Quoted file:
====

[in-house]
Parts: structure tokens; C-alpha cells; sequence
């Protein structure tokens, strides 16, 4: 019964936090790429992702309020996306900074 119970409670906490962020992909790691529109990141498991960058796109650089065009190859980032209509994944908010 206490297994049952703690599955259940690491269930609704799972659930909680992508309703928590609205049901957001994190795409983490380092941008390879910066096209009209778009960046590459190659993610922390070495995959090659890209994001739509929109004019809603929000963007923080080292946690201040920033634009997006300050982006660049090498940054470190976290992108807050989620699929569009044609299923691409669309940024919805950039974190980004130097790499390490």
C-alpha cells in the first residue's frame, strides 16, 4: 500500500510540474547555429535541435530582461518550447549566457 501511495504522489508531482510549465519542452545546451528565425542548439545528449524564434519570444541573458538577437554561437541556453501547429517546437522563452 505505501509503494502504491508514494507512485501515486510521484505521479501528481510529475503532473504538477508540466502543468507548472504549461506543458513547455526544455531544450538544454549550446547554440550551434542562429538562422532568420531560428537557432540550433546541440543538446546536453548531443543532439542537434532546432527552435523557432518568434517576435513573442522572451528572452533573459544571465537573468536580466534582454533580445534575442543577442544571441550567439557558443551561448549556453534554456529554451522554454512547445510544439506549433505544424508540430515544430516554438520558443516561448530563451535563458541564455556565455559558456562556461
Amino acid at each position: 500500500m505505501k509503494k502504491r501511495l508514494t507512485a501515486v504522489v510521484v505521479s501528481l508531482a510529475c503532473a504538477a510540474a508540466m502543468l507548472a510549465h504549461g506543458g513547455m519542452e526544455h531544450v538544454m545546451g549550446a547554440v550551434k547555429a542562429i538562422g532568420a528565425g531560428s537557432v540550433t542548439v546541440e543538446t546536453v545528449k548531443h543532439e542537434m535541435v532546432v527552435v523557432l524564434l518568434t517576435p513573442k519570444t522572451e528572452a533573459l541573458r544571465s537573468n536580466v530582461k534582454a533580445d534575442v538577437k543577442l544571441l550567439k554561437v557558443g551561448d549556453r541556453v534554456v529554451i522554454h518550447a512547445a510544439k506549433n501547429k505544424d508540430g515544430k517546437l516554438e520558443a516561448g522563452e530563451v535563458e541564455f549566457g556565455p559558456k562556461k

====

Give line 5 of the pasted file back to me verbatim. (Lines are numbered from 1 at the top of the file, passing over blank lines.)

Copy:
Amino acid at each position: 500500500m505505501k509503494k502504491r501511495l508514494t507512485a501515486v504522489v510521484v505521479s501528481l508531482a510529475c503532473a504538477a510540474a508540466m502543468l507548472a510549465h504549461g506543458g513547455m519542452e526544455h531544450v538544454m545546451g549550446a547554440v550551434k547555429a542562429i538562422g532568420a528565425g531560428s537557432v540550433t542548439v546541440e543538446t546536453v545528449k548531443h543532439e542537434m535541435v532546432v527552435v523557432l524564434l518568434t517576435p513573442k519570444t522572451e528572452a533573459l541573458r544571465s537573468n536580466v530582461k534582454a533580445d534575442v538577437k543577442l544571441l550567439k554561437v557558443g551561448d549556453r541556453v534554456v529554451i522554454h518550447a512547445a510544439k506549433n501547429k505544424d508540430g515544430k517546437l516554438e520558443a516561448g522563452e530563451v535563458e541564455f549566457g556565455p559558456k562556461k